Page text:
Last month a couple of noted YouTube channels, in collaboration with the Life Extension Advocacy Foundation, published a set of popular videos that covered aging and the rationale for seeking to control aging through new medical technologies, aimed at laypeople unfamiliar with both the current promising state of the science and recent years of advocacy for rejuvenation research. The videos are quality productions and were quite widely viewed - a good job on the part of all those involved. We can hope that some of the many viewers will stop to think about how they can help to make this vision for the future a reality, and ultimately find their way to our community. The SENS Research Foundation and other groups working on the foundations of rejuvenation therapies need a larger grassroots movement and greater support if they are to make progress as rapidly as possible towards the realization of a complete suite of treatments to repair all of the cell and tissue damage that causes aging.
As a follow-up, the Kurzgesagt organization today published a second video that explaining at a high level the scientific basis behind a few of today's contending therapies: senolytics to remove senescent cells; NAD+ supplementation, such as via nicotinamide riboside; and some of the many varieties of stem cell therapies. Like the earlier videos it is well-crafted, and the more people who learn about the existence of senescent cells and senolytic therapies the better in my opinion.
Of these approaches, only the first is a SENS-like approach of damage repair, addressing a root cause rather than a secondary issue that results from some combination of root causes. Delivery of NAD+ attempts to override reductions that occur due to cellular reactions to rising levels of damage, a case of revving up a damaged engine. Present stem cell therapies work through signaling changes, temporarily making the signal environment less inflammatory and more conducive to regeneration - and the changes in cell signaling with aging definitely have the look of a reaction to damage, not a form of damage themselves. There is a future of stem cell therapies that involves replacing failing stem cell populations with new, fresh cells - but we are not there yet, and that is not what is achieved by near all present stem cell medicine.
The split of therapies in the video between those that have the potential to truly reverse aging by reversing its causes, and those that can only achieve more modest effects because they fail to address root causes is emblematic of the divisions in the present field of research and development. It is the case that immediately after the battle to convince people that extension of healthy life spans is possible, plausible, and desirable, comes the battle over exactly how to proceed. There are plenty of very different opinions on that topic. This is a much better position to be in, since it will eventually come down to hard evidence for and against specific approaches, as potential therapies are tested in animal studies and human trials - senolytics are very much more reliable and broadly effective in turning back measures of aging than just about anything else tried to date, for example. Nonetheless, this second battle is just as vital, lest time and funding be wasted on strategies that cannot possibly produce large and reliable gains.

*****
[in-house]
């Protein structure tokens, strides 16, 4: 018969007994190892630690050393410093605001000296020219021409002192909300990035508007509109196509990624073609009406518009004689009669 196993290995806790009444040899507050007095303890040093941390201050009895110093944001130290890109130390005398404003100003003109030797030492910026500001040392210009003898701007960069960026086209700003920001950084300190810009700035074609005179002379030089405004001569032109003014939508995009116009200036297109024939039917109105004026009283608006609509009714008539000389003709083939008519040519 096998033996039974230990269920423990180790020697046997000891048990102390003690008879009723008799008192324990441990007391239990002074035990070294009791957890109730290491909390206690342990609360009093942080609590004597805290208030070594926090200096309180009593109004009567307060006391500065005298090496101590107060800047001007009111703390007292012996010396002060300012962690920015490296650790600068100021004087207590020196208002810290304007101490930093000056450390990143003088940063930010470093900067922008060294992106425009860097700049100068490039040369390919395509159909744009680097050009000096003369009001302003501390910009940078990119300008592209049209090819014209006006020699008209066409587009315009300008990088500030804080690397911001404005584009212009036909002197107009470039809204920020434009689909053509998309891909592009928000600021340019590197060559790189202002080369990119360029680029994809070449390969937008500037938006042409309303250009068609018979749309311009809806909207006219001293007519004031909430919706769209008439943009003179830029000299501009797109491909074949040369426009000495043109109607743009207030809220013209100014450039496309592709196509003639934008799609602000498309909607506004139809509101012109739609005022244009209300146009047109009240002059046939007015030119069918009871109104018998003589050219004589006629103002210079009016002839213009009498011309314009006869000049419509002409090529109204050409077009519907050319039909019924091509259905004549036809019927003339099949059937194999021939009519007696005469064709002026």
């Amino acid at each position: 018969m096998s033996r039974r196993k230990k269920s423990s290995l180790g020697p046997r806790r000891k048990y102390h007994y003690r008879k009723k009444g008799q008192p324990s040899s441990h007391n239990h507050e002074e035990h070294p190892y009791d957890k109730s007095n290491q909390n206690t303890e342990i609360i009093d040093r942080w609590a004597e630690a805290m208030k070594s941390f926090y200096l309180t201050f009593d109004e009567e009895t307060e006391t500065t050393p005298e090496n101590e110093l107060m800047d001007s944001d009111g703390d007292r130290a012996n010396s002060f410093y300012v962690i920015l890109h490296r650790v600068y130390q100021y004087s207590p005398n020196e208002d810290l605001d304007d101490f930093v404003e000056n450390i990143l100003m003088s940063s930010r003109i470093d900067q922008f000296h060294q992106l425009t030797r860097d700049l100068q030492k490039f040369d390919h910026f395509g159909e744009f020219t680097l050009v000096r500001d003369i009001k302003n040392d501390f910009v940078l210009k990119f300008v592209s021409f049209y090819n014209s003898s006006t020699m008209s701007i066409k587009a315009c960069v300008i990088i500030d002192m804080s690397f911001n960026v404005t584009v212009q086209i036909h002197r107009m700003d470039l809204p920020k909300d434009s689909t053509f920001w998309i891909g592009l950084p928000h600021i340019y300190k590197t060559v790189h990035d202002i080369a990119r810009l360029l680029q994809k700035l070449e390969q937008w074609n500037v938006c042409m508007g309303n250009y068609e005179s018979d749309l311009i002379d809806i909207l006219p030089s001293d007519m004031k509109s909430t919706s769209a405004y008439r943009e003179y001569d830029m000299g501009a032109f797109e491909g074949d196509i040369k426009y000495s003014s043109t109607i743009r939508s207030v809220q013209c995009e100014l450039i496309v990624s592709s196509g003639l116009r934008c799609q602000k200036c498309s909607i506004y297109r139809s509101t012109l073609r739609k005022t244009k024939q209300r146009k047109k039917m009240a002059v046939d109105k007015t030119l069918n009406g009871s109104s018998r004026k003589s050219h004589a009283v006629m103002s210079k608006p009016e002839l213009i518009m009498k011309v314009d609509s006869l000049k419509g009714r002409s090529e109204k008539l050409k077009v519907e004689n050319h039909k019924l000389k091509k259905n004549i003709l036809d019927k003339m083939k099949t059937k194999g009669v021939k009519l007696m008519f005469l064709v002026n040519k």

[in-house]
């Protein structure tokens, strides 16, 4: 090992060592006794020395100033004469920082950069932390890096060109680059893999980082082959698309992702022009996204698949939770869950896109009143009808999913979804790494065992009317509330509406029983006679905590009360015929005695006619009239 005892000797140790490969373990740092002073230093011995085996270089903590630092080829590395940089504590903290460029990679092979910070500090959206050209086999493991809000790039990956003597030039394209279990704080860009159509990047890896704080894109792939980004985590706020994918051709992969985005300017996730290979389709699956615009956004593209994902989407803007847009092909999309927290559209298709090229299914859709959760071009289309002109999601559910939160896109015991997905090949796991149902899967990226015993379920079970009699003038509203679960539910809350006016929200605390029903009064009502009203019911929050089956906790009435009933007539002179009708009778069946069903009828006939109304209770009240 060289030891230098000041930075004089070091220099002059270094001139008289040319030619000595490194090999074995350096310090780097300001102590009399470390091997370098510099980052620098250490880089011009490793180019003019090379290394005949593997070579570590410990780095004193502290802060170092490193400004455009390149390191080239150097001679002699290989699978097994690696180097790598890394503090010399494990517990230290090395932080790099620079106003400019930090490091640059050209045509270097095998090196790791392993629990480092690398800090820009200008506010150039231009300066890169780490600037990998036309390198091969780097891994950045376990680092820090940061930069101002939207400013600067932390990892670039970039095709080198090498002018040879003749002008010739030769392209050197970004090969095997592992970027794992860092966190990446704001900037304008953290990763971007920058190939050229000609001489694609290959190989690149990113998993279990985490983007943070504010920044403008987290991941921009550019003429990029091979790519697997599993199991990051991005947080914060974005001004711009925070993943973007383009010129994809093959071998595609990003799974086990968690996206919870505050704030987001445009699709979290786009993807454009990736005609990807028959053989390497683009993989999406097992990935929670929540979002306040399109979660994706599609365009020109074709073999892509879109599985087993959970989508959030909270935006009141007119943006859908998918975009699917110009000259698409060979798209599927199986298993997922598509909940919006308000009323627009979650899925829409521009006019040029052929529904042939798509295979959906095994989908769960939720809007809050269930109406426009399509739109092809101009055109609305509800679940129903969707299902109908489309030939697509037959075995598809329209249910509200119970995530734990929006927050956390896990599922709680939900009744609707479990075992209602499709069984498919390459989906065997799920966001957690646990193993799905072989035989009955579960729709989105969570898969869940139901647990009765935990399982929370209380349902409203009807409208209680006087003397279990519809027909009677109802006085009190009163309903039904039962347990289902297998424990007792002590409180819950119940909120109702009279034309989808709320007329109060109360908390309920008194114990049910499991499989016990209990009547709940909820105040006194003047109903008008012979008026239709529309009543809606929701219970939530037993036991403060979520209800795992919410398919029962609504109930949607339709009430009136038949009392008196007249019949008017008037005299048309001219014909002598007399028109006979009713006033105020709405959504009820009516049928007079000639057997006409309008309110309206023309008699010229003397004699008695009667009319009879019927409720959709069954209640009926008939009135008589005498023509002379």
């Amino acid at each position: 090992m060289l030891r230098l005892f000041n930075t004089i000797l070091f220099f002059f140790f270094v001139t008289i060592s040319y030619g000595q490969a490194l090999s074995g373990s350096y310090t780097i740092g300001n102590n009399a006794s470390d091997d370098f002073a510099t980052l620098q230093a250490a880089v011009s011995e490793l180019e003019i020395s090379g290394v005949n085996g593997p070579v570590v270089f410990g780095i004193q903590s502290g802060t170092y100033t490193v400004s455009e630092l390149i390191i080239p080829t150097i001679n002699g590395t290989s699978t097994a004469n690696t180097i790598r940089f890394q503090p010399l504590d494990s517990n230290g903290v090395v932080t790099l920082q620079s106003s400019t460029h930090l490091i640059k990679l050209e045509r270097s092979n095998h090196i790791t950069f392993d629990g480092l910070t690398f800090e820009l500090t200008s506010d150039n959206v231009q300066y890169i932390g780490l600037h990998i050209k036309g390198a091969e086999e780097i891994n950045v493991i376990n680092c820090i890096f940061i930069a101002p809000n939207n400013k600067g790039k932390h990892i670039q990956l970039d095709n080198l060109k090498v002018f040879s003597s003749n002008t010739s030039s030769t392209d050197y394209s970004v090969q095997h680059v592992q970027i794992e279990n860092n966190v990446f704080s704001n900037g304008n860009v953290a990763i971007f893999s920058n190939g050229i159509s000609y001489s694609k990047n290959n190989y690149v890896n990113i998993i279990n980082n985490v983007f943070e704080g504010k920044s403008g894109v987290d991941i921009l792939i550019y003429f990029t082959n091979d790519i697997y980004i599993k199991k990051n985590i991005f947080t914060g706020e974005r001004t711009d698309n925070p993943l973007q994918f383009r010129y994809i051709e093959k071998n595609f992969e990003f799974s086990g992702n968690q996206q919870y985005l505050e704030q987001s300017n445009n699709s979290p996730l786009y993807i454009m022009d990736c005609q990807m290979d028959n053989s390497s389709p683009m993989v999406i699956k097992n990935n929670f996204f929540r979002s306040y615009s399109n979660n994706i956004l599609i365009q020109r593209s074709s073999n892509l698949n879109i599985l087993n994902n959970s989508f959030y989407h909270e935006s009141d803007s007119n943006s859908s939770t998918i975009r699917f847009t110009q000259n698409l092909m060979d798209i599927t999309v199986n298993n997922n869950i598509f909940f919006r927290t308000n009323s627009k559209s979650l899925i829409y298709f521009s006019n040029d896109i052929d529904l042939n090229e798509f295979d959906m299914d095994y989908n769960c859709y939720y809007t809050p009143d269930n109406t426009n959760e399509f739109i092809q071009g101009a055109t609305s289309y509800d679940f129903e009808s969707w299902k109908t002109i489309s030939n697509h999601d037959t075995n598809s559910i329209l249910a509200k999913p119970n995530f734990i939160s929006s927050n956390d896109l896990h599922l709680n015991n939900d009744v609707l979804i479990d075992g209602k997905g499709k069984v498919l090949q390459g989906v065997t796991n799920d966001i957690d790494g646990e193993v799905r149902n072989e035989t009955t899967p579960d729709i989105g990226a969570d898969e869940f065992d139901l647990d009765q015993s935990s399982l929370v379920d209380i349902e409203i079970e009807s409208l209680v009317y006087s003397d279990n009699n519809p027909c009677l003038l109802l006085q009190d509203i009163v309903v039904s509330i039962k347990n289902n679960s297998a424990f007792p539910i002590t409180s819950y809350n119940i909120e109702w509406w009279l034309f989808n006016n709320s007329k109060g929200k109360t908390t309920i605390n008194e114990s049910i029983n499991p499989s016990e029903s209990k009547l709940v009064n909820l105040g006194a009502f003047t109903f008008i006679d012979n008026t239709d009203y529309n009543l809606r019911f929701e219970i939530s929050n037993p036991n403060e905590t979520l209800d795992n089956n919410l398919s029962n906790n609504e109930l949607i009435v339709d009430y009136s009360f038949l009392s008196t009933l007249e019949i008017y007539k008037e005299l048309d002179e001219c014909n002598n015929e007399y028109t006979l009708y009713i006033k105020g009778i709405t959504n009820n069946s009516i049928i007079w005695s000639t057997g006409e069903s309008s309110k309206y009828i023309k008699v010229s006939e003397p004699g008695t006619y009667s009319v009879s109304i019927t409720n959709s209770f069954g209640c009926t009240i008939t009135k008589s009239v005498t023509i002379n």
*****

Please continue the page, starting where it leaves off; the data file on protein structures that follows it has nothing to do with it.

The scientific effort to treat aging as a medical condition is still a tiny fraction of the efforts that go towards trying and failing to cope with aging, putting minimally effective patches on the symptoms, small and limited gains obtained at great expense. Of the efforts to treat aging, the majority of researchers and funding sources are not focused on what would be considered root causes in the SENS model of damage accumulation. The competing Hallmarks of Aging and Seven Pillars models overlap with SENS in theirs lists of causes, but some of them are clearly secondary effects from the SENS point of view, such as telomere length and epigenetic changes.
From an outsider's point of view, you'll see scientists backing senolytics, a true rejuvenation therapy that reverses a root cause of aging, and scientists backing NAD+ replacement, an attempt to partially compensate for consequences of the root causes, but which fails to actually address those causes. The former should be expected to be much, much better than the latter. But it'll take years for the studies to run through to prove that, and for the various champions to be vindicated or defeated. This will be the struggle for the next decade or two: to prioritize efforts that are much more likely to produce large effects on aging, and which are truly rejuvenation therapies capable of being applied again and again in the same individual for continued reversal of aging, rather than compensatory treatments that may produce modest benefits, but that leave the underlying causes of aging untouched and marching on to their inevitable conclusion.